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U.S. producer prices cool sharply in February, rising 4.6% for the year

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(Kitco News) - Relief from higher consumer prices could be coming down the road as costs for producers appear to be cooling more than expected.

Wednesday, the U.S. Labor Department said its Producer Price Index (PPI) fell 0.1% last month following January's increase of 0.3%. According to consensus forecasts, the data was weaker than expected, with economists looking for a 0.4% increase.

The report said that inflation in the last 12 months dropped to 4.6%, coming in much weaker than expected. According to consensus estimates, annual inflation was forecasted to rise 5.4%.

Core inflation, which strips out volatile food and energy costs, was unchanged last month, following January's rise of 0.5%. Economists were expecting to see a 0.4% increase. During the previous 12 months, core PPI rose 4.4%; economists expected a print of 5.2%.

The weaker-than-expected wholesale inflation data is helping to drive gold prices higher, with spot gold trading near session highs at $1,923.30 an ounce, up more than 1% on the day.

Economists pay close attention to producer prices as it is a leading indicator for consumer prices. Traditionally, companies pass on higher costs to their customers.

According to some economists, the weak inflation data will come as a relief for the Federal Reserve as it tries to walk a narrow path between cooling inflation and keeping the economy from falling into a recession or further deepening the current banking crisis.

Wednesday, the CME FedWatch Tool shows that markets are nearly split 50/50 over whether the Federal Reserve raises interest rates by 25 basis points or leaves them unchanged after next week's monetary policy meeting.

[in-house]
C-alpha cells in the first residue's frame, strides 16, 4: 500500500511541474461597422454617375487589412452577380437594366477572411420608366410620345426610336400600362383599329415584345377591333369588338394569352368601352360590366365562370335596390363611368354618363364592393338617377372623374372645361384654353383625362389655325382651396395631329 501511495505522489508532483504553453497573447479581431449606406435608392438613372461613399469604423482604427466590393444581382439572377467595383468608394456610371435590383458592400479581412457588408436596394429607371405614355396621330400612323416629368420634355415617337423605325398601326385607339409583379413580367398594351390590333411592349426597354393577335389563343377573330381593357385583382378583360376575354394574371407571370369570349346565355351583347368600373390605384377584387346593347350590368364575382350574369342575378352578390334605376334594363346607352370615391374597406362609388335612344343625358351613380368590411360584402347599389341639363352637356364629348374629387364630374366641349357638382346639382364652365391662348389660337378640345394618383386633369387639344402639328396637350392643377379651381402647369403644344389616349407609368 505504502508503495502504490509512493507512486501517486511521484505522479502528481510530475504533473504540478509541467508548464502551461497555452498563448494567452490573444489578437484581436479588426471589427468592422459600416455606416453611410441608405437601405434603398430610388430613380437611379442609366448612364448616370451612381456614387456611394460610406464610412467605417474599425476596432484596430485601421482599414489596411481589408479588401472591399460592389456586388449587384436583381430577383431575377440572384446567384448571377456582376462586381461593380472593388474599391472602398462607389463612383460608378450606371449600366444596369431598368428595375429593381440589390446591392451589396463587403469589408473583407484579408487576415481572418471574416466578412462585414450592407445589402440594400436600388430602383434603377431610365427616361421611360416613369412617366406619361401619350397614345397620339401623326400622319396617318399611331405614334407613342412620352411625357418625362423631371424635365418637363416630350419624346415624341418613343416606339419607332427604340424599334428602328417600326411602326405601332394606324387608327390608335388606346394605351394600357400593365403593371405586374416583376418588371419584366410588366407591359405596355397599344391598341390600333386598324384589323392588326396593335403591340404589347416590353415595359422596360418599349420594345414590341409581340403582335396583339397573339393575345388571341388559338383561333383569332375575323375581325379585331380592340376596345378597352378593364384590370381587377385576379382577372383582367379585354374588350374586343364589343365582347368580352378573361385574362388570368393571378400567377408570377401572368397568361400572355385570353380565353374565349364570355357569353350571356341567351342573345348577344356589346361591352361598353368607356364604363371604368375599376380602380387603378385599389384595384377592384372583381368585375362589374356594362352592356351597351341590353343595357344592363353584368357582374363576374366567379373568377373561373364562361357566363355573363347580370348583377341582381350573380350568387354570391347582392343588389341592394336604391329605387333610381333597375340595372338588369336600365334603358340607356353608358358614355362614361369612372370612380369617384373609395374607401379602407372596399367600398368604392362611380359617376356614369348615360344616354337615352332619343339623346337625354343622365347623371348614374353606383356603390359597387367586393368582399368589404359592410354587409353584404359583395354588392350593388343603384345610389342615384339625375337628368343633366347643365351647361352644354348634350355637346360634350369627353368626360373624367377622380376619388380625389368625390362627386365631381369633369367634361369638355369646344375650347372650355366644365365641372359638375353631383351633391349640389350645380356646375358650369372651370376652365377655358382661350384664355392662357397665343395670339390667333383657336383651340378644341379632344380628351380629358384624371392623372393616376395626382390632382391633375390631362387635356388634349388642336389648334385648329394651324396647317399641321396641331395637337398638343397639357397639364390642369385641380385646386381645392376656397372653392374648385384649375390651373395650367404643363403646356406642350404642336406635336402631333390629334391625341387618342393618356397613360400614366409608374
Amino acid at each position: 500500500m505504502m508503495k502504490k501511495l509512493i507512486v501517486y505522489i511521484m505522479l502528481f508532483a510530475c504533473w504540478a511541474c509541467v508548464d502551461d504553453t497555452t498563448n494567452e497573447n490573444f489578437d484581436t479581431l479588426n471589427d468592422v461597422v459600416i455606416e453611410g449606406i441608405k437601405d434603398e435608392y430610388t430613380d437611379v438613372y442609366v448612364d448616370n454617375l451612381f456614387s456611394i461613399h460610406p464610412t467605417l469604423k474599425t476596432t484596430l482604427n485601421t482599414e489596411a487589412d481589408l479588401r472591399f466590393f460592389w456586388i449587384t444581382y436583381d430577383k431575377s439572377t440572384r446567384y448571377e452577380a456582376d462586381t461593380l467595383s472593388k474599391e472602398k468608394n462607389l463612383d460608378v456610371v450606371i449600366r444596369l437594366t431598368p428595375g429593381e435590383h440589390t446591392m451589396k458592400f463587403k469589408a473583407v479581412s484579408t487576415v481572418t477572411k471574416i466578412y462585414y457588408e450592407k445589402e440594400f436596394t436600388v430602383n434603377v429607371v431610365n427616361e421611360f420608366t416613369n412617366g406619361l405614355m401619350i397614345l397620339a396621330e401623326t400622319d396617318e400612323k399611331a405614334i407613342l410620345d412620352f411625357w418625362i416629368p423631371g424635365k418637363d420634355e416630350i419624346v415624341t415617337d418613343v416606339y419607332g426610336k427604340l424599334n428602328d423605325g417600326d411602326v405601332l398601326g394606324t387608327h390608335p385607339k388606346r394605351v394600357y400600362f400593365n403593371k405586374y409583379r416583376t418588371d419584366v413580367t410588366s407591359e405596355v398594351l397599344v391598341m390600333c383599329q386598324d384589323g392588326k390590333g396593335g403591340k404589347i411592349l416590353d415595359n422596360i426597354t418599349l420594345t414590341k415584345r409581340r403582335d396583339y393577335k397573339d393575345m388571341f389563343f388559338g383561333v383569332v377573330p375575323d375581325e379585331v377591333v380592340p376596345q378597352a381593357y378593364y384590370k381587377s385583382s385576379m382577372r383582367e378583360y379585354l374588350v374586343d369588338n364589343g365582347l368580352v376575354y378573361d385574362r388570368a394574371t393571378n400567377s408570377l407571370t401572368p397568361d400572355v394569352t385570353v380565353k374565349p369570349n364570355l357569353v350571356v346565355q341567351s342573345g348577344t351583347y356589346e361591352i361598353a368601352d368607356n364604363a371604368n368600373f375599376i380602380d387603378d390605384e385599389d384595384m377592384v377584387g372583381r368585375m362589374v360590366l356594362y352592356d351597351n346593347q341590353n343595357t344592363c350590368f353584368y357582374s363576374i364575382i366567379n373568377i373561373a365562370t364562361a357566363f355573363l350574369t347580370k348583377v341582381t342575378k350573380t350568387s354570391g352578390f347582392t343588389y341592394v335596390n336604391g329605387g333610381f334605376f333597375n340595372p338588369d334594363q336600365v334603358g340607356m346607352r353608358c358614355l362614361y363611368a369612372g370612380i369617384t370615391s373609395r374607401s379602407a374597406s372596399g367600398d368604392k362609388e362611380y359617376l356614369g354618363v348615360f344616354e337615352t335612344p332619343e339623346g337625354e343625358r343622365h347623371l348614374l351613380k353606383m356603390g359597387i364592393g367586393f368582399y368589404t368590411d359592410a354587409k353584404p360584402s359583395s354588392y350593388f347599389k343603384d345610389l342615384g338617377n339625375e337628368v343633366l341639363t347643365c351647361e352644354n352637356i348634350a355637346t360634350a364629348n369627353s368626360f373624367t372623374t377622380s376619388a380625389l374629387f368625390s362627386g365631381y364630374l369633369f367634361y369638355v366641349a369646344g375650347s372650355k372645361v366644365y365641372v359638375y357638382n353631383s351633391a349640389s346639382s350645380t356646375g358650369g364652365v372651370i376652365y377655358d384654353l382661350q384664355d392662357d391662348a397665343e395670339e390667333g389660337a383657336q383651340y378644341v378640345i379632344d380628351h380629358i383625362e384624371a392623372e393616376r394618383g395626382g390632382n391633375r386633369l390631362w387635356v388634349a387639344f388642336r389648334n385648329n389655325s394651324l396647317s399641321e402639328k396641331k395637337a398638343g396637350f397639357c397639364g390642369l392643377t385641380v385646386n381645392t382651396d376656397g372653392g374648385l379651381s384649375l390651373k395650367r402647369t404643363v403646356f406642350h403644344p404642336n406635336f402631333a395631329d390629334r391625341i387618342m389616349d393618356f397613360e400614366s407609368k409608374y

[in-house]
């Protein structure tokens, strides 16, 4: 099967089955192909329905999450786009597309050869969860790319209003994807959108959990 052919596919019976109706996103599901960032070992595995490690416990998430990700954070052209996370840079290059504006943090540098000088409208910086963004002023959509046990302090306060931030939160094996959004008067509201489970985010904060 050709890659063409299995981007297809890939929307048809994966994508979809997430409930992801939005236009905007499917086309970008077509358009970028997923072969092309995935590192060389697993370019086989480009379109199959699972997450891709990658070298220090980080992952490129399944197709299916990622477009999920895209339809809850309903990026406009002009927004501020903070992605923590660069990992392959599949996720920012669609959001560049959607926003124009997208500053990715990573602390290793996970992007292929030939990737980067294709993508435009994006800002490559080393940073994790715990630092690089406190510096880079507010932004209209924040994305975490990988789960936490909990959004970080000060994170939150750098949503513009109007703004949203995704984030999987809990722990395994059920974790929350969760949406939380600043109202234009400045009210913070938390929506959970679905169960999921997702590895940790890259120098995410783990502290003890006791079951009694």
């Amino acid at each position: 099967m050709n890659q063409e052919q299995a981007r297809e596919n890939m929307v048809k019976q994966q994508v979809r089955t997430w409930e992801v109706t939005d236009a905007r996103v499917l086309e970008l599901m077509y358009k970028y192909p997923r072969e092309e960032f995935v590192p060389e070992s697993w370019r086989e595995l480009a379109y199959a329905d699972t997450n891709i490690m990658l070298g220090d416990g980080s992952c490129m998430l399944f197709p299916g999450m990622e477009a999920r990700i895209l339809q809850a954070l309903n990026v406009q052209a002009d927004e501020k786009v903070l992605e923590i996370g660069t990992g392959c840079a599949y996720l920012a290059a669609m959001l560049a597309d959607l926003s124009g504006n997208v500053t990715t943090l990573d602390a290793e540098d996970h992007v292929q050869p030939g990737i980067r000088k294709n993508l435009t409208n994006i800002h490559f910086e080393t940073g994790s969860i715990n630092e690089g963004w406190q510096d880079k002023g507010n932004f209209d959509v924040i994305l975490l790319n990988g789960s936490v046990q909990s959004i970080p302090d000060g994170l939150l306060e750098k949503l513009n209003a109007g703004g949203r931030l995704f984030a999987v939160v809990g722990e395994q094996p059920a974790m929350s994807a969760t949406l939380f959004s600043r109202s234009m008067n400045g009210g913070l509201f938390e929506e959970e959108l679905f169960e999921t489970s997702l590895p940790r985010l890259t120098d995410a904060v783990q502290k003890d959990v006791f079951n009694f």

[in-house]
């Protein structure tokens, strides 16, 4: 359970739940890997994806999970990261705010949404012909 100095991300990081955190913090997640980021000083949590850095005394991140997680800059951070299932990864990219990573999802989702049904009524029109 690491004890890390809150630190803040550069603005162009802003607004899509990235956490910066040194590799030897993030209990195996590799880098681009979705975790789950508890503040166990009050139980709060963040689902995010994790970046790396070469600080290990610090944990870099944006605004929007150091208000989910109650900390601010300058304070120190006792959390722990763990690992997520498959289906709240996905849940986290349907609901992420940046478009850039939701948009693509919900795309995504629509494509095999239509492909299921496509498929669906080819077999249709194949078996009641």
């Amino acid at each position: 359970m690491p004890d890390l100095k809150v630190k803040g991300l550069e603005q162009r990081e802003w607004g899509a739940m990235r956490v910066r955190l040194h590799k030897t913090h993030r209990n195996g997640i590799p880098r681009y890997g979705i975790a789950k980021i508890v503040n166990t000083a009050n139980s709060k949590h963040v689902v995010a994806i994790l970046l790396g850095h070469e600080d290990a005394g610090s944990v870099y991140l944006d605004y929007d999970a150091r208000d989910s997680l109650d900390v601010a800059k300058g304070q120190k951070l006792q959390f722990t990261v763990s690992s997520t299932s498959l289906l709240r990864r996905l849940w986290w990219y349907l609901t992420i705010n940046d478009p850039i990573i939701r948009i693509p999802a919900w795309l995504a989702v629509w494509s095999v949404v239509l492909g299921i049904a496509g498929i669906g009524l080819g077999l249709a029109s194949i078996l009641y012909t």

Expectations have dramatically shifted in the last few days. Last week markets saw a nearly 80% that the Federal Reserve would raise interest rates by 50 basis points at the next two meetings. Those forecasts have been completely removed from the board and now markets see the potential for a rate cut by late summer.

Market expectations started to shift after U.S. regulators took over Califorina-based Silicon Valley Bank and New York's Signature Banks. The U.S. government has calmed some fears of a significant banking crisis after they said that all depositors' money would be guaranteed. However, the biggest bank failures since the 2008 financial crisis have revealed systemic cracks in the global economy as the financial system tries to deal with central banks aggressively raising interest rates to combat rising inflation.

Disclaimer: The views expressed in this article are those of the author and may not reflect those of Kitco Metals Inc. The author has made every effort to ensure accuracy of information provided; however, neither Kitco Metals Inc. nor the author can guarantee such accuracy. This article is strictly for informational purposes only. It is not a solicitation to make any exchange in commodities, securities or other financial instruments. Kitco Metals Inc. and the author of this article do not accept culpability for losses and/ or damages arising from the use of this publication.